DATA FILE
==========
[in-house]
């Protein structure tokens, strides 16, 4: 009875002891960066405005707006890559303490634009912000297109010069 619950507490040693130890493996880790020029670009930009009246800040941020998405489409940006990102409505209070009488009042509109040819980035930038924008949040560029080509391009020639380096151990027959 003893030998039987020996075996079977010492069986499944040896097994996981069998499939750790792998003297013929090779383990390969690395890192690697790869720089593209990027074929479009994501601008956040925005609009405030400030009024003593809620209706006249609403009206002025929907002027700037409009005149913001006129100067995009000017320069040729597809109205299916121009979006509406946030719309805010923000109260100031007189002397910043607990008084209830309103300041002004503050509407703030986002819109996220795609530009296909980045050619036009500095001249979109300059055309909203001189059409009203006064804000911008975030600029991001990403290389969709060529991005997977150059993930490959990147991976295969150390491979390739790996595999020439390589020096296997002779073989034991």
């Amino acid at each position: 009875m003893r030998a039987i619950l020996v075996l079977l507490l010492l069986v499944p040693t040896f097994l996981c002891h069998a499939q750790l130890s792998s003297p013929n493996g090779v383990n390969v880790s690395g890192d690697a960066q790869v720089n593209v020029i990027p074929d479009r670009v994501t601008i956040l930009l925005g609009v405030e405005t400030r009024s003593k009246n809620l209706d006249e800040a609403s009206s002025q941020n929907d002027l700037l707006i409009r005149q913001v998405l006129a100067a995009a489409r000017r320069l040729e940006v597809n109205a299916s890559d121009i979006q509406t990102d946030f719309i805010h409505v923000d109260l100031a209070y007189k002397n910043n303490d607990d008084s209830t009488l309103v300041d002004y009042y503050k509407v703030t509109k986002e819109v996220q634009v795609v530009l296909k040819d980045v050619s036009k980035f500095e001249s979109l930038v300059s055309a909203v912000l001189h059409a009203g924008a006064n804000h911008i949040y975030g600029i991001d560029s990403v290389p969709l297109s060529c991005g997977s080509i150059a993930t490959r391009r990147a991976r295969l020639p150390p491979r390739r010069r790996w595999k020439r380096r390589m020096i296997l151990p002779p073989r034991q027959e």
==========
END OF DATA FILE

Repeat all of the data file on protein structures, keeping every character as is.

[in-house]
């Protein structure tokens, strides 16, 4: 009875002891960066405005707006890559303490634009912000297109010069 619950507490040693130890493996880790020029670009930009009246800040941020998405489409940006990102409505209070009488009042509109040819980035930038924008949040560029080509391009020639380096151990027959 003893030998039987020996075996079977010492069986499944040896097994996981069998499939750790792998003297013929090779383990390969690395890192690697790869720089593209990027074929479009994501601008956040925005609009405030400030009024003593809620209706006249609403009206002025929907002027700037409009005149913001006129100067995009000017320069040729597809109205299916121009979006509406946030719309805010923000109260100031007189002397910043607990008084209830309103300041002004503050509407703030986002819109996220795609530009296909980045050619036009500095001249979109300059055309909203001189059409009203006064804000911008975030600029991001990403290389969709060529991005997977150059993930490959990147991976295969150390491979390739790996595999020439390589020096296997002779073989034991």
């Amino acid at each position: 009875m003893r030998a039987i619950l020996v075996l079977l507490l010492l069986v499944p040693t040896f097994l996981c002891h069998a499939q750790l130890s792998s003297p013929n493996g090779v383990n390969v880790s690395g890192d690697a960066q790869v720089n593209v020029i990027p074929d479009r670009v994501t601008i956040l930009l925005g609009v405030e405005t400030r009024s003593k009246n809620l209706d006249e800040a609403s009206s002025q941020n929907d002027l700037l707006i409009r005149q913001v998405l006129a100067a995009a489409r000017r320069l040729e940006v597809n109205a299916s890559d121009i979006q509406t990102d946030f719309i805010h409505v923000d109260l100031a209070y007189k002397n910043n303490d607990d008084s209830t009488l309103v300041d002004y009042y503050k509407v703030t509109k986002e819109v996220q634009v795609v530009l296909k040819d980045v050619s036009k980035f500095e001249s979109l930038v300059s055309a909203v912000l001189h059409a009203g924008a006064n804000h911008i949040y975030g600029i991001d560029s990403v290389p969709l297109s060529c991005g997977s080509i150059a993930t490959r391009r990147a991976r295969l020639p150390p491979r390739r010069r790996w595999k020439r380096r390589m020096i296997l151990p002779p073989r034991q027959e």